Is your body a temple? The natural skin care industry seems to think so, and it’s riding a green wave of popularity among consumers, of products and services without the nasty chemicals and preservatives of traditional cosmetics. Natural skin care caters to an emerging market, and business is brisk.
Why natural? According to a 2007 study by the Environmental Working Group, the average North American adult takes in 168 hazardous chemicals every day. Of the 82,000 ingredients in personal care products, 10,000 of them are industrial chemicals. The skin absorbs all contact material, be it lipstick, deodorant or sunblock. And then it enters the bloodstream.
There’s also the green factor. Look at Avatar – the highest-grossing movie of all time made $2.8 billion at the box office, and hit close to home with the message that it’s not just cool to go green, it’s also the right thing to do.
Does this apply to your skin?
In some cases, it does. Natural skin care products are botanicals used since ancient times for their protective properties. Botanicals haven’t changed since then, but their use in the skin care industry is sometimes skewered by marketing. They’re often labelled “natural”, “green” and “organic”, but they’re so watered down, in some cases they’re less effective than synthetic products.
That said, experts suggest that botanicals may work as a preventative measure, to protect against future skin damage, rather than to restore existing concerns. If you’re interested in natural skin care, it’s advisable to target your approach, of a specific botanical for a specific concern.
Common botanicals to treat the skin include:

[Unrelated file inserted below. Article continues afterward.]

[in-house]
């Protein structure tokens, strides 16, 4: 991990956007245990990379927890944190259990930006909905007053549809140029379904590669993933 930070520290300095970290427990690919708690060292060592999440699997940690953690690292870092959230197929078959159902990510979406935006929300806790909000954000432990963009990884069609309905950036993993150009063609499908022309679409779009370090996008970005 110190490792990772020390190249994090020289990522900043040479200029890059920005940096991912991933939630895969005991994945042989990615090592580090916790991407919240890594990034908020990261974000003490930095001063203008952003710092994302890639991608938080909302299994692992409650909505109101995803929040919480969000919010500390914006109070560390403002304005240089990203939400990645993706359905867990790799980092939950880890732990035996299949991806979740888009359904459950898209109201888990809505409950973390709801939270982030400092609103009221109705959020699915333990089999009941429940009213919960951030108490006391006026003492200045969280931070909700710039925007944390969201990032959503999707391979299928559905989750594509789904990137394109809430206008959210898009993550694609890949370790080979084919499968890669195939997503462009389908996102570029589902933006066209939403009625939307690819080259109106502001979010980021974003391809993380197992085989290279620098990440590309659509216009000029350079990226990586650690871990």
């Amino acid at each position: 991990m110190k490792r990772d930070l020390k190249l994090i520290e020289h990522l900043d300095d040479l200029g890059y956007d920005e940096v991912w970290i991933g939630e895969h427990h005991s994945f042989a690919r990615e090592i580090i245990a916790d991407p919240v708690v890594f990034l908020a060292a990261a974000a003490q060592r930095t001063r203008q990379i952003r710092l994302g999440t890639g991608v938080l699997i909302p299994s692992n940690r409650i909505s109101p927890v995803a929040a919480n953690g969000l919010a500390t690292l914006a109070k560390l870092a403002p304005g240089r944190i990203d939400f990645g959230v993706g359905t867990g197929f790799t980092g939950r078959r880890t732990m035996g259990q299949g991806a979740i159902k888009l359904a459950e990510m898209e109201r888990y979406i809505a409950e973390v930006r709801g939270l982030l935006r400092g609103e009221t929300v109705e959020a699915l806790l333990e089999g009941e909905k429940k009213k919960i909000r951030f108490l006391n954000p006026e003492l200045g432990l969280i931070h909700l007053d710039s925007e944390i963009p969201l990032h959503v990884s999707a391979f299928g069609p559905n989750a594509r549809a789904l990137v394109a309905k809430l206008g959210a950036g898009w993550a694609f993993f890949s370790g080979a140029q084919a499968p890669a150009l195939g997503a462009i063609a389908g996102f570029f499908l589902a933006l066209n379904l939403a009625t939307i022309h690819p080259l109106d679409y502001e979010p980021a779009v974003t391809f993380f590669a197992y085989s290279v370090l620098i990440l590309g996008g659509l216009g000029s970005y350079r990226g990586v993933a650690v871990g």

Argan oil – From a Moroccan tree, this oil is rich in Vitamin E. Argan oil is sometimes called “liquid gold” and it may prevent eczema, wrinkles and dry skin.
Soy – Used to reduce skin marks and pigmentation, soy is commonly used in products by L’Oreal and Skinceuticals. If it’s called “active soy” it’s been treated in a lab for potency.
Maitake mushrooms – Mushrooms go great with pasta, but this species does even better things for your skin. Maitaike mushrooms may alleviate rosacea and facial redness. More over, they’re ideal for people with hyper-sensitive needs.
Rhodiola – Sometimes called “golden root”, rhodiola comes from the Himalayas and is used to improve skin sensation and reduce dryness.
CoffeeBerry – From the fleshy outer casing of the coffee bean, some believe that CoffeeBerry has more antioxidants than berries and green tea. This makes it ideal for wrinkle and fine line prevention. You’ll find CoffeeBerry in the Revaleskin brand, which owns the proprietary name, but look around and you’ll find variations of CoffeeBerry in other skin products.
Resveratrol – Red wine gets many of its skin-protective qualities from polyphenols. Resveratrol is just that, a polyphenol and antioxidant that some believe can protect the skin from UV damage.
Green tea – Another antioxidant that’s right up there with red wine for health benefits, studies indicate that green tea protects skin from the sun’s harmful UV rays. Considering that sun damage constitutes 90% of skin aging, we could all use a little green tea.
Be aware that skin botanicals are potent, and can trigger allergic reactions in people with sensitive skin. Studies suggest they can prevent future damage, but won’t fix existing wrinkles or concerns. A more effective approach might be to balance natural skin care botanicals with synthetic products, preferably derived from botanicals, but with more kick.